Science Tips: Three Updates from the Weizmann Institute of Science
Interfering with Interferon
Virus-killing molecules may need all their skills, including inflammation, to fight HIV infection
Using the body’s natural virus killers to prevent and treat HIV infection has been problematic until now because of the strong inflammatory response these molecules can stimulate as they get rid of the invaders. Now, collaborative research conducted by scientists at the Weizmann Institute and the National Institutes of Health (NIH) have demonstrated how suppressing the activity of these molecules – interferons – around the time of infection could have long-term implications for the course of the disease. Their research appeared in Nature.
Interferons, named for their ability to “interfere” with viral replication, protect us against disease, but they are also the source of inflammation when we are sick. Today, interferons are used to treat such viral diseases as hepatitis. But in HIV, it has been thought that the inflammation and other side effects could be too harmful and the danger of a “runaway” immune response too great. Prof. Gideon Schreiber of Weizmann’s Department of Biological Chemistry and his team, including postdoctoral fellow Dr. Doron Levin and former postdoc Dr. Ganit Yarden, had, in previous research, designed an antagonist molecule that is able to block some of the activities of interferons while still allowing them to proceed to act against viruses.
Their original motivation, says Prof. Schreiber, was to better understand the mechanisms of different versions of the interferon molecule. This research revealed that the activity of each interferon is tuned to specific cells and viruses. The molecule they had created, says Prof. Schreiber, “was not a true ‘antagonist’ in the biological sense: Instead of blocking all IFN [interferon] activity, it was able to target the mechanisms leading to the prevention of replication and modulation of the immune system, leaving the antiviral activity mostly intact.”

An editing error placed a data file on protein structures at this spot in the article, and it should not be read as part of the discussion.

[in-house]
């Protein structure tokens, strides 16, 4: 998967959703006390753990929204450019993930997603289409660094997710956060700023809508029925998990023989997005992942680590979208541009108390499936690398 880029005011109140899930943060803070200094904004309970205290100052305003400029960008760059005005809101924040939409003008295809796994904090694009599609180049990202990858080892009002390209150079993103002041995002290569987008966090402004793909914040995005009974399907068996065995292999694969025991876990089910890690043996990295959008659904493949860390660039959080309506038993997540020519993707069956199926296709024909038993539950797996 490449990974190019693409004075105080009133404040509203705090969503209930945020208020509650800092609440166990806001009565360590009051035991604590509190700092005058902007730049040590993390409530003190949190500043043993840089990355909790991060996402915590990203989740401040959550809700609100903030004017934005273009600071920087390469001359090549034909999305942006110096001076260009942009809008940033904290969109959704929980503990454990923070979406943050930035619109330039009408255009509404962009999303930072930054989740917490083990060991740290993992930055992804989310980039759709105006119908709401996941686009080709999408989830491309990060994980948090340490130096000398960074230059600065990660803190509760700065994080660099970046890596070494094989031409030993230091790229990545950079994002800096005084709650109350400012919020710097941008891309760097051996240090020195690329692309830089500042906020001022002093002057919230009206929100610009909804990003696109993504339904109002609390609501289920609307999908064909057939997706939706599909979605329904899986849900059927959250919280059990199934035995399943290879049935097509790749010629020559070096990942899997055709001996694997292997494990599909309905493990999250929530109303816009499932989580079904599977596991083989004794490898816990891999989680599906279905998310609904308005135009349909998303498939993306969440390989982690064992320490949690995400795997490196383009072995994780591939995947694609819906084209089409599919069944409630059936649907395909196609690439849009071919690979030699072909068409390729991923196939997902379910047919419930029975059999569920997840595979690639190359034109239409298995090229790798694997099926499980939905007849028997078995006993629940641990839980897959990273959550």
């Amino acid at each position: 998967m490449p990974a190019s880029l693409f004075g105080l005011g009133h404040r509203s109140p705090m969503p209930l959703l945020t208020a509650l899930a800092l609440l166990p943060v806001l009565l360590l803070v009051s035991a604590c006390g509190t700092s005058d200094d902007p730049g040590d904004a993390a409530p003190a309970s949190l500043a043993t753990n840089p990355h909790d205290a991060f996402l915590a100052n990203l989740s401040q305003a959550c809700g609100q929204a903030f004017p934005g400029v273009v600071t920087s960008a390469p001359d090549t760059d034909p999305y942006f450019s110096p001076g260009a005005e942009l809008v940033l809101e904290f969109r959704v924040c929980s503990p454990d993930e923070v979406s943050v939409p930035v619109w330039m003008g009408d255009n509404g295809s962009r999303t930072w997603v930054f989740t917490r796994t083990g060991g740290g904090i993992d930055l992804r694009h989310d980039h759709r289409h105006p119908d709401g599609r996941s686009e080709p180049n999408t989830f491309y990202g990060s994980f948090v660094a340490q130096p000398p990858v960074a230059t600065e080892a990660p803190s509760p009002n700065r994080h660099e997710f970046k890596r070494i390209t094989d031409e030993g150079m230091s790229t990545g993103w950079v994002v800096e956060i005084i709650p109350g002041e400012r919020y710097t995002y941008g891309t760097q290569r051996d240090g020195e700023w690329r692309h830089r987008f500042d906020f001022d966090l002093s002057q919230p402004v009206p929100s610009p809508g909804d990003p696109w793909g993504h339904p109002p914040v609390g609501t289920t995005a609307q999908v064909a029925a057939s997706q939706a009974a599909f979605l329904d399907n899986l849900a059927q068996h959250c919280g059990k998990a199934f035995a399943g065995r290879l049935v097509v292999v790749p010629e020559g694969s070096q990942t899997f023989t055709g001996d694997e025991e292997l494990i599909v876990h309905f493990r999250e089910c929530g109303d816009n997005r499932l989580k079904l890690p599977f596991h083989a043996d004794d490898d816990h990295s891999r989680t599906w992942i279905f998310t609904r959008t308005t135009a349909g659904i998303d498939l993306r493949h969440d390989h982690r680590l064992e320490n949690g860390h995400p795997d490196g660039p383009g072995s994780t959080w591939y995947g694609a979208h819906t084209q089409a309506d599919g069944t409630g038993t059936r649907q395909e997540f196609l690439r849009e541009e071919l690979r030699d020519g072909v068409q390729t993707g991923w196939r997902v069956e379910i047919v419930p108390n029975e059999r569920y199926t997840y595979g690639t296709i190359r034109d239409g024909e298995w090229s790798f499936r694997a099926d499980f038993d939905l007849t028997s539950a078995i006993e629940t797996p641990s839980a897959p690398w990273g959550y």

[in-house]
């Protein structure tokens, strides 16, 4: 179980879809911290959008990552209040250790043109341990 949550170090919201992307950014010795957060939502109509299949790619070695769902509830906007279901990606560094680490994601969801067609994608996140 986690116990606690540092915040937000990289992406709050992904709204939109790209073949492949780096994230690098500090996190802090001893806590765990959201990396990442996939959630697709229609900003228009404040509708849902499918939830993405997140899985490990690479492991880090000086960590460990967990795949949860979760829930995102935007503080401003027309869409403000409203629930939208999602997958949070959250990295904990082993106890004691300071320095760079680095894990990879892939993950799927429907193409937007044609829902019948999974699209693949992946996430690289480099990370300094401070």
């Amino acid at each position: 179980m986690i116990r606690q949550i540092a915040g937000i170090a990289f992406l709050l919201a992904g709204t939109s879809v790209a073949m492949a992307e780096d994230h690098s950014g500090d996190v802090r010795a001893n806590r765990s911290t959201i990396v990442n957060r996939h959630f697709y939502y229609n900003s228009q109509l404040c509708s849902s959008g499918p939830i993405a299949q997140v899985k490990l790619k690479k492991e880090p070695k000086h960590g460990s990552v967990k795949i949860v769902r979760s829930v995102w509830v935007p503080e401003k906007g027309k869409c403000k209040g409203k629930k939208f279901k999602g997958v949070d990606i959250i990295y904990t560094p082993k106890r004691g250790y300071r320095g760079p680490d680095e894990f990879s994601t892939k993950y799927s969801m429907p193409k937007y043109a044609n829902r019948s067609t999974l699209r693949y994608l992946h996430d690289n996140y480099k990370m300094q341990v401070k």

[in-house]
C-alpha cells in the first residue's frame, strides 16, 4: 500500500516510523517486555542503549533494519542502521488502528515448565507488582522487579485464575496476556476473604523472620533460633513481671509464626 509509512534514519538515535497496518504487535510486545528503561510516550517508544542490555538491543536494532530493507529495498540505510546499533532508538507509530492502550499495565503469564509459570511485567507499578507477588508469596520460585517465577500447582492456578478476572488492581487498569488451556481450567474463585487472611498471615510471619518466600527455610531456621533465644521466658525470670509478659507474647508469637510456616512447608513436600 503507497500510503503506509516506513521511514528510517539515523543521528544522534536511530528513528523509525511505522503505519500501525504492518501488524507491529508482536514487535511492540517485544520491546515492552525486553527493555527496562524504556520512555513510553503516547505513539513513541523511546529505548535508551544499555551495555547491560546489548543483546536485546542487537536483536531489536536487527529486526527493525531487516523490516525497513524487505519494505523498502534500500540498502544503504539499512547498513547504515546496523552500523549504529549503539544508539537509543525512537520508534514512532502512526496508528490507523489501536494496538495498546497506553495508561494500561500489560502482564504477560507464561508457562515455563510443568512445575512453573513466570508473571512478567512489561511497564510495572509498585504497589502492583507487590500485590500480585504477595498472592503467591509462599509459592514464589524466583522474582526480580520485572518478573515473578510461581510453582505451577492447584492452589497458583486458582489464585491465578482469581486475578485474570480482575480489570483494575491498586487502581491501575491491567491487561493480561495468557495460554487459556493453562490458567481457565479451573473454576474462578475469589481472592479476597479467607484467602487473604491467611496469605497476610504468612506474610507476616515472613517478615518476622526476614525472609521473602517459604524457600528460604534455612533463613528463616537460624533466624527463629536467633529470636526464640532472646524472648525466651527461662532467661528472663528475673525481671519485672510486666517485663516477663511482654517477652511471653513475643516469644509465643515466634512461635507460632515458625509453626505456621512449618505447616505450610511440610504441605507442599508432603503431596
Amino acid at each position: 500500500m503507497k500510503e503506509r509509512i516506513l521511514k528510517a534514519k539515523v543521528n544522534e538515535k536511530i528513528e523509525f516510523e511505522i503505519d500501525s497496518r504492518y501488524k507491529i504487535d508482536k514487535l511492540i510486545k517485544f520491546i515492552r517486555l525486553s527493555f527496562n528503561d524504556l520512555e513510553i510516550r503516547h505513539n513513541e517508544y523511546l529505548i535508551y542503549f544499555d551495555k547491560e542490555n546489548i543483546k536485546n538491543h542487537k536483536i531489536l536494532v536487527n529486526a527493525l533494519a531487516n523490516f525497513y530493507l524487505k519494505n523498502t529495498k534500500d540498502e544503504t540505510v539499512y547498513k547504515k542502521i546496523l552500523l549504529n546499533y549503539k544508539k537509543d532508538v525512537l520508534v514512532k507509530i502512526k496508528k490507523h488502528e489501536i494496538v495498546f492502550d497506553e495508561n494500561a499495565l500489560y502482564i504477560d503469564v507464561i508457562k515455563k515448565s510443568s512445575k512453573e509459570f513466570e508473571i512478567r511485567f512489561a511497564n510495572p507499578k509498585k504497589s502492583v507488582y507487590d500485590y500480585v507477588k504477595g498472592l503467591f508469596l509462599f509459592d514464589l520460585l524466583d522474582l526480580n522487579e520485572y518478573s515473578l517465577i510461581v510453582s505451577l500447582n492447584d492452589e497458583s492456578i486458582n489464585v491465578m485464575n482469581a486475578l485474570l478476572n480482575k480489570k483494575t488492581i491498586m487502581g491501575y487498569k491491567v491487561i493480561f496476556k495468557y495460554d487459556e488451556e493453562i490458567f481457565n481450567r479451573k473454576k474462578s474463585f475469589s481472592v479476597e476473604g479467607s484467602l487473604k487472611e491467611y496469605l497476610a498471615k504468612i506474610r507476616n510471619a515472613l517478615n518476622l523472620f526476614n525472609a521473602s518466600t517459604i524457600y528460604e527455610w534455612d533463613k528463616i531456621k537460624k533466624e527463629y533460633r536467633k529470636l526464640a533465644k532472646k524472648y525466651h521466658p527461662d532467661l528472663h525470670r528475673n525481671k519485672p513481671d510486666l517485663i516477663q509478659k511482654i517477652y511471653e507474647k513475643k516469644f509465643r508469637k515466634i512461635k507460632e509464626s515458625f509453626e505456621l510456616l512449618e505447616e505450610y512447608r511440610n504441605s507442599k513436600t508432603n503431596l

Next, Prof. Schreiber and his group teamed up with Dr. Netanya Sandler and Prof. Daniel Douek at the NIH to understand what happens when full-out interferon activity is tampered with in HIV. The research was done on simian immunodeficiency virus (SIV) – the animal equivalent to HIV. Their results show that the actions blocked by the molecule may have important functions, even if they appear to be “detrimental.” The team administered an antagonist, blocking a particular interferon (Type 1 IFN) for the first four weeks after infection. Even after this short period, they found that the natural immune system activities did not recover and compensate to the level they otherwise would have, and this led to a progression of the disease.
Prof. Schreiber says, “These results clearly demonstrate the importance of an early, general IFN response in fighting HIV infection, and removing the ‘harmful’ IFN functions even for just a short period at the onset of infection can have devastating and permanent consequences in shaping the course of disease.” Taken together, these findings suggest that not only the type of treatment, but also the timing of IFN administration needs to be considered in the management and prevention of disease.
Prof. Gideon Schreiber’s research is supported by the Dana and Yossie Hollander Center for Structural Proteomics, which he heads, and the R Baby Foundation.
Mutations from Venus, Mutations from Mars